@Susan, I actually mean to say it seems Ipad may not go beyond it present usage, but the future definately holds the answer. But then with the way things are going, dont, you see Ipad handling more tasks as Laptops.
I agree with you on that but that is what it seems today, the future still holds the question of what of if tablets become more versatile than it is today with more features and application which may lead to more power use.
well, probably going through gender or bringing gender into this matter may serve as marketing edge for tablets. It does sound logical to say because you are a female,you will need a tablet that is light and versatile than the bulky laptops,.
I totally agree, jbond! Also if I can get the reader to my Amazon page, their whole Kindle is occupied by interesting information about my story, rather than being distracted by a shelf with lots of other books that are probably just as interesting. It is, after all, a market. One wants the potential buyer's focused attention, and the tablet (or PC) provides that, probably even better than having your book in the window of a bookshop does. (unless it's a really, really tiny bookshop.)
Tablet computers on the other hand are as easy to use. You can learn to navigate over the direct features and applications within short time of duration. The email and browsing facilities on these devices are also easier to maneuver than the typical PC web browser. (I better not to choose to comment on the rest of the topic you have covered here Marc)
EBN Dialogue enables and encourages you to participate in live chats with notable leaders and luminaries. Not only editors and journalists, but the entire EBN community is able to comment and ask questions. Listed below are upcoming and archived chats.
Thailand Stages a Comeback Join EBN contributor Jennifer Baljko on Thursday August 23, 2012, at 11:00 a.m. EST for a live chat on how electronic manufacturers in Thailand have shored up their supply chain to reduce the impact of future natural disasters.
Microsoft Surface: Potential Winners & Losers What are the implications for the electronics industry supply chain of Microsoft Corp.'s decision to launch its own tablet PC? Join industry veteran and EE Times' systems and OEM expert Rick Merritt on Tuesday, July 3, at 12:00 pm EDT for a Live Chat on this subject.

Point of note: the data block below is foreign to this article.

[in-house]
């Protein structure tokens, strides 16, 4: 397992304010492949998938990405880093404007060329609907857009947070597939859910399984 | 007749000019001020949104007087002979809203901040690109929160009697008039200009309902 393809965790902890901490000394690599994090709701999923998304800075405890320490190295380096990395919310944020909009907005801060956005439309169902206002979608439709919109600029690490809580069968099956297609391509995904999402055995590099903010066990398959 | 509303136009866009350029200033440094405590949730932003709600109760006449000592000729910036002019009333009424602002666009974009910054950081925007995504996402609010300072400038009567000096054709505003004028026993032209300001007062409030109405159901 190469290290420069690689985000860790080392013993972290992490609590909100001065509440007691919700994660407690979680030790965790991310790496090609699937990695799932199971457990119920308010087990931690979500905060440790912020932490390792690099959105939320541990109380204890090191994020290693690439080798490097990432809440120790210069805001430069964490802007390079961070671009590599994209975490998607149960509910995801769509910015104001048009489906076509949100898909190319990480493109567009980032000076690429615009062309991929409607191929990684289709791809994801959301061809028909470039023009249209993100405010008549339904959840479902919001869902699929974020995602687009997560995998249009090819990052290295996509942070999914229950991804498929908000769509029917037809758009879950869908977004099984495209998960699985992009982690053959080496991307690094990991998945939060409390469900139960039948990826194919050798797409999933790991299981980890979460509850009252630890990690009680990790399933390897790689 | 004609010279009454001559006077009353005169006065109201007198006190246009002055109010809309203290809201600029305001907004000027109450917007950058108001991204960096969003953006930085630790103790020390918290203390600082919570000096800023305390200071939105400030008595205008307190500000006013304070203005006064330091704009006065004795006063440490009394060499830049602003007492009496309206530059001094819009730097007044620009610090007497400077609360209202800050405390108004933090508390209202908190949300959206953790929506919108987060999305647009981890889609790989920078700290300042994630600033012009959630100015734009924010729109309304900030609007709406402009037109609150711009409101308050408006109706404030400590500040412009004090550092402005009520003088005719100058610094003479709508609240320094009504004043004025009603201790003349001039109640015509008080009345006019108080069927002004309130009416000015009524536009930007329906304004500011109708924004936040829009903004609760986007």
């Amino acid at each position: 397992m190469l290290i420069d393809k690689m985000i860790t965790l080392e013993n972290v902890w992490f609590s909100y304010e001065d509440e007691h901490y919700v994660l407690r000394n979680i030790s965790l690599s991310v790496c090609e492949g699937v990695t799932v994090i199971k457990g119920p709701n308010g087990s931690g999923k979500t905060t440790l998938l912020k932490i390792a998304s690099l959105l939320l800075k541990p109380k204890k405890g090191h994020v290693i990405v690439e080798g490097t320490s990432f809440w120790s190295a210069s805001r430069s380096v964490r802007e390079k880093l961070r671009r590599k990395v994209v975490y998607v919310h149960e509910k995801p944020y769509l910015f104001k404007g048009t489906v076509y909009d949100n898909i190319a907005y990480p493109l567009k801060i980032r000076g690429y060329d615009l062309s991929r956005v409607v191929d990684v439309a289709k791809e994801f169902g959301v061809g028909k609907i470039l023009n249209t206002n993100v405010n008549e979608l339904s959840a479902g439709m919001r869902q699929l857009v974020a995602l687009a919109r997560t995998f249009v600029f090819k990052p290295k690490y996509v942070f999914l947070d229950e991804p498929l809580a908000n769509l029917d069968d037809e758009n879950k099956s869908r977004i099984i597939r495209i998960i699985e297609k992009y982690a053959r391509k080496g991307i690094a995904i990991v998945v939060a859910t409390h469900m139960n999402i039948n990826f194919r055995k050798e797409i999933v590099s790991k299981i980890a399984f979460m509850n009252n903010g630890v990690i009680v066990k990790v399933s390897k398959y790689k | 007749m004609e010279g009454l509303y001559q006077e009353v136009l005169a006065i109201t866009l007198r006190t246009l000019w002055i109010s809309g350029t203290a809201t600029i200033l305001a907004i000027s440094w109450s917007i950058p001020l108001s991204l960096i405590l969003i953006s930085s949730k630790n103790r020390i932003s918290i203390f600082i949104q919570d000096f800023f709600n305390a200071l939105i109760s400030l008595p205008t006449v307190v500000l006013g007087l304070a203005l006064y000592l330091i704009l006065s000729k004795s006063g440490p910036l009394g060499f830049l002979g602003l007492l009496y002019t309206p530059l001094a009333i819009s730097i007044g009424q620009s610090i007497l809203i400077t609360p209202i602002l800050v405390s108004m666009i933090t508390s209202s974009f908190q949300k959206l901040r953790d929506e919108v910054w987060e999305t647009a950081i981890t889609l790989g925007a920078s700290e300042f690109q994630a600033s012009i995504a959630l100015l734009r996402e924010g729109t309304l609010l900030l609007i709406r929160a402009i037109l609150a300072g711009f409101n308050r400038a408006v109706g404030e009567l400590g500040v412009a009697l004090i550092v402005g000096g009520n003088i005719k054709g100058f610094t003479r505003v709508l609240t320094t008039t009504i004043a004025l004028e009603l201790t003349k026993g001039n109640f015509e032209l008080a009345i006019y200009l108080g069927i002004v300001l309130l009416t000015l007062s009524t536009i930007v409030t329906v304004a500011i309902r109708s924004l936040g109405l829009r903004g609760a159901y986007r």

Join EBN contributor Jennifer Baljko on Thursday August 23, 2012, at 11:00 a.m. EST for a live chat on how electronic manufacturers in Thailand have shored up their supply chain to reduce the impact of future natural disasters.
Peter Drucker famously said "Trying to predict the future is like trying to drive down a country road at night with no lights while looking out the back window." Yet in the razor's-edge world of electronics—with a lean supply chain and just-in-time demands—the need to know the future is vital.
While no one really can accurately predict the future, we can take guidance from another Drucker saying which is the best way to predict the future is to create it.
You've heard the saying "the No. 1 supply chain risk is your people." That hasn't always been the case. But today's complex global supply chain requires a new type of multitalented employee. It's one who understands, finance, marketing, economics, is savvy with technology, graceful with relationships and can think analytically.
Where are these people? Are universities properly preparing the next generation supply chain professionals? How do train your existing workforce for these new, demanding positions?
Brian Fuller, editor-in-chief of EBN, will lead a 60-minute Avnet Velocity panel discussion that will ask and answer these and other questions swirling around today's supply-chain talent challenges.